Overwintering potted plants

Cold-sensitive potted plants such as figs, olives and citrus plants can overwinter in a bright greenhouse. Before the first frost periods begin, you should also protect the root balls from freezing through completely. To do this, wrap the pots with any insulating material (e.g. bubble wrap, garden fleece). If longer periods of frost are forecast, you should also protect the plants themselves from the deadly cold. It is generally not advisable to wrap the entire plant in foil, as it is not breathable. If moisture accumulates under the film, there is a risk of rot and mold. To protect the green parts of the plant from the cold, the use of breathable fleece is recommended. You can find more important tips on overwintering perennial plants in this article.


Tip: Less is more when watering in winter! The plants' metabolism runs on the back burner, so to speak, and they only need infrequent watering (do a finger test!).

Greenhouse with plants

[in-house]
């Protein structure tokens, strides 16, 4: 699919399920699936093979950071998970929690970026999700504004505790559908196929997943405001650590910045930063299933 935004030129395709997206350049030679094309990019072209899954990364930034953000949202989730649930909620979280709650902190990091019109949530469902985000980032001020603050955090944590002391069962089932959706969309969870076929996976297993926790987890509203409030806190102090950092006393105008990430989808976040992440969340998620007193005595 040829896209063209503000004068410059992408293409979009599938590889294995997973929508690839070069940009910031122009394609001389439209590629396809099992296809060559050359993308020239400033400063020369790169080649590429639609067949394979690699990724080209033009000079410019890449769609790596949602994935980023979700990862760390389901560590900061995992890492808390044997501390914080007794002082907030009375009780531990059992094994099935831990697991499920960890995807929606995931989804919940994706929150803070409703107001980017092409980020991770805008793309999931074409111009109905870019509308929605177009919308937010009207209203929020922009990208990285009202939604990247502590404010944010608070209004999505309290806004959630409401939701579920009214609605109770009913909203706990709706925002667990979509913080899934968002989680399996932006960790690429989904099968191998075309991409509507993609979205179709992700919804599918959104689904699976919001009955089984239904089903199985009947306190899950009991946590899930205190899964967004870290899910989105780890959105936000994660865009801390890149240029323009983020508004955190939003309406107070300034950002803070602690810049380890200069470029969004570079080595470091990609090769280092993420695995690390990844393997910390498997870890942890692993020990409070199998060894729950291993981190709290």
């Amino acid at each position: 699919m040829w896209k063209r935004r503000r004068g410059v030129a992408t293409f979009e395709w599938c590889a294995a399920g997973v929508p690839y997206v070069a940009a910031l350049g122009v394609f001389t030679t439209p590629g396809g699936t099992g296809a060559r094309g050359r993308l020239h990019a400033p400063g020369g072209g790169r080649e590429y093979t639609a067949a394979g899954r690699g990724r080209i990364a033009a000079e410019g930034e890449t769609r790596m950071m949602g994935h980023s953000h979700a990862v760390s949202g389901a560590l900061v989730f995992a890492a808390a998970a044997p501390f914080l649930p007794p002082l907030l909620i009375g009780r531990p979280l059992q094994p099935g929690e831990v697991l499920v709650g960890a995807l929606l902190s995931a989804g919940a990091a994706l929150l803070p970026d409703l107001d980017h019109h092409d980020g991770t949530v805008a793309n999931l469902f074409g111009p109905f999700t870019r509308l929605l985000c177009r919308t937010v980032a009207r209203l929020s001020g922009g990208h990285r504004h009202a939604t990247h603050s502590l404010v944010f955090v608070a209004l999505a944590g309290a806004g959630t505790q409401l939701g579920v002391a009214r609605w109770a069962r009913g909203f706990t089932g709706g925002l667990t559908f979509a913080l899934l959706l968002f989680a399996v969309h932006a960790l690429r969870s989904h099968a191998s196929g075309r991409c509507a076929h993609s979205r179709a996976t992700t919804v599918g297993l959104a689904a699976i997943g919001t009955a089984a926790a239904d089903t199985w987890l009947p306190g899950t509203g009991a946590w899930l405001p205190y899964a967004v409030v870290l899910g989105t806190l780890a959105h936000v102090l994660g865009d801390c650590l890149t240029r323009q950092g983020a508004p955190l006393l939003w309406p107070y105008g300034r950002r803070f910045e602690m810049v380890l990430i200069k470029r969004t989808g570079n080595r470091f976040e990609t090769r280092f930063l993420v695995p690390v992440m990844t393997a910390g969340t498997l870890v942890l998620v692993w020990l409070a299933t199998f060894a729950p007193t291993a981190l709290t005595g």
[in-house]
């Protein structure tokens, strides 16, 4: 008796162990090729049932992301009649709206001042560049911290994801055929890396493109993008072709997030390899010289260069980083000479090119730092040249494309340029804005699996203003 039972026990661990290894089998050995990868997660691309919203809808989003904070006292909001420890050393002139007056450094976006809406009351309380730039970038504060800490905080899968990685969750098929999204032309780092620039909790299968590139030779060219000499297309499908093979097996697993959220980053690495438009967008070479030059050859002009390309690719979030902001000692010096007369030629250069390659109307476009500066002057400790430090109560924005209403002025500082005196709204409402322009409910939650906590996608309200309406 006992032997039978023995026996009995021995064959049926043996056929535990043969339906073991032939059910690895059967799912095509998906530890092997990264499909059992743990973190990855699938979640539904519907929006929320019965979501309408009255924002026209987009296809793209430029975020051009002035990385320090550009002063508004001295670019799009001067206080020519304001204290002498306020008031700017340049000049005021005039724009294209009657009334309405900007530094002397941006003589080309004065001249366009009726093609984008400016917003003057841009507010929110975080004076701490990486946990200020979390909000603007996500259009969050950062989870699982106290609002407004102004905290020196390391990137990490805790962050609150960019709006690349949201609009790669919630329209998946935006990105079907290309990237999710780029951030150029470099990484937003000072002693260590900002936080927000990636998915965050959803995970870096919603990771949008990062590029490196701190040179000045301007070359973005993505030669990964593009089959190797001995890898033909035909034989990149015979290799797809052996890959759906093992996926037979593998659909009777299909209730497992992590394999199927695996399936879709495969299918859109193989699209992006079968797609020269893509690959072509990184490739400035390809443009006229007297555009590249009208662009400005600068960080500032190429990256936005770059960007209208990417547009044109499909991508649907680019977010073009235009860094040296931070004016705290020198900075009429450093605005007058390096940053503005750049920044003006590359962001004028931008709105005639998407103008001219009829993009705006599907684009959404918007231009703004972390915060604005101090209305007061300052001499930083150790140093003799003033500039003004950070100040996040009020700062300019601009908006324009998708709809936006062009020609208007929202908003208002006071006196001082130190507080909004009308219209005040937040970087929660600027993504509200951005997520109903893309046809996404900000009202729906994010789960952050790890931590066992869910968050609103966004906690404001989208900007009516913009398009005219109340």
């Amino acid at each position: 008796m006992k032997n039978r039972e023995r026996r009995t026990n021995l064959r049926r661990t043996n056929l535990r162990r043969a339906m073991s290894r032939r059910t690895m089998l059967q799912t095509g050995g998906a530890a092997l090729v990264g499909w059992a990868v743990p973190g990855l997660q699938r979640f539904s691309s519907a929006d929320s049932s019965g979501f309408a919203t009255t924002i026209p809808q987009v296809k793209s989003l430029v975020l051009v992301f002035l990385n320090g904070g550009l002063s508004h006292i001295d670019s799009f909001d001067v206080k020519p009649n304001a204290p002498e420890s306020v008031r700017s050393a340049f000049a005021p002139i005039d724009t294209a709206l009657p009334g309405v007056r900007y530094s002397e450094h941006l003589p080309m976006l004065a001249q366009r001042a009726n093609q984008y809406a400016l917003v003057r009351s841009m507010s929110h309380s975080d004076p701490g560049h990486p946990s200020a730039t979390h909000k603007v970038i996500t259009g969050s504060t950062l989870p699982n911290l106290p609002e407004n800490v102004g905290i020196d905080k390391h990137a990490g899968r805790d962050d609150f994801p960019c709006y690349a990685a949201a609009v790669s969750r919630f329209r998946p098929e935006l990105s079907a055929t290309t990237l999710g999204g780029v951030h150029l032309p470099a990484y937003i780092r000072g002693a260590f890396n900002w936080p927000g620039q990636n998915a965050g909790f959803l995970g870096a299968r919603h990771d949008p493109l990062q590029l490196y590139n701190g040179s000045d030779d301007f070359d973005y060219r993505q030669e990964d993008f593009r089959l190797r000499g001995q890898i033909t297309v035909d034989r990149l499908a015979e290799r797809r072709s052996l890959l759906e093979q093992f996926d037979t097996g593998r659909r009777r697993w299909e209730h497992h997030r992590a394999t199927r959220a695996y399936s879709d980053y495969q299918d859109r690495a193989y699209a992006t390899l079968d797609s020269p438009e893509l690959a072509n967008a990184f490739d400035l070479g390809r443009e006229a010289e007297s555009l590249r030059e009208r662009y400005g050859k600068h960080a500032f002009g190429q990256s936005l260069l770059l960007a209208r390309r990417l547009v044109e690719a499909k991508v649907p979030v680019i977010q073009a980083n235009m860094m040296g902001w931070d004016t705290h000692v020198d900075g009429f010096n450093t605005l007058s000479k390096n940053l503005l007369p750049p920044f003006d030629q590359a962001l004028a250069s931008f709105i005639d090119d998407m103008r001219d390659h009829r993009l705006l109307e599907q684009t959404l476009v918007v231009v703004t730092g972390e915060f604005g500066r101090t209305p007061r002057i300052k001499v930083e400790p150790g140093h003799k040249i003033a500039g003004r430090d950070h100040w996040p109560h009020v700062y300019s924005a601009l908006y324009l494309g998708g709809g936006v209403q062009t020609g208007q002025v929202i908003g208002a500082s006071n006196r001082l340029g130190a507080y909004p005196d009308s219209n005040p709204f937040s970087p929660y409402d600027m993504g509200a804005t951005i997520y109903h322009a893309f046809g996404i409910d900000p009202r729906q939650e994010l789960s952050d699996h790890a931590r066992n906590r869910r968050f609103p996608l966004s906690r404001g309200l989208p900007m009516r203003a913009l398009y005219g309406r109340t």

Protect your potted plants from the cold in the greenhouse. - Photo by Johannes Hofmann

The final touches have been made and now you can finally sit back, relax and let the gardening year come to an end. Autumn is drawing to a close and winter is slowly gaining the upper hand.

In December, we want to start planning the coming season together. To make sure you don't miss any more articles, follow us on Instagram and Facebook or sign up directly for our newsletter.


Do you want to get helpful gardening tips all year round and plan your own beds in the best possible way? Then register here or download the Fryd app for Android or iOS download.

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Author

Annabell

Annabell is studying agricultural biology at the University of Hohenheim. She also enjoys gardening in her private life, spends a lot of time in nature and loves to be creative.

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Hey, are there any pumpkin varieties that can still be sown in May? #gardening addicted

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FAQ

In November, the garden should be tidied up, including storing garden tools and setting up winter quarters for beneficial insects.

The soil can be protected by leaving leaves on beds, which also serve as natural fertilizer through their decomposition.

A raised bed should be filled with green and shrub cuttings from the garden, which is particularly easy to do in November.

Perennial potted plants should overwinter in a frost-free, bright room and the root ball can also be wrapped with insulating material.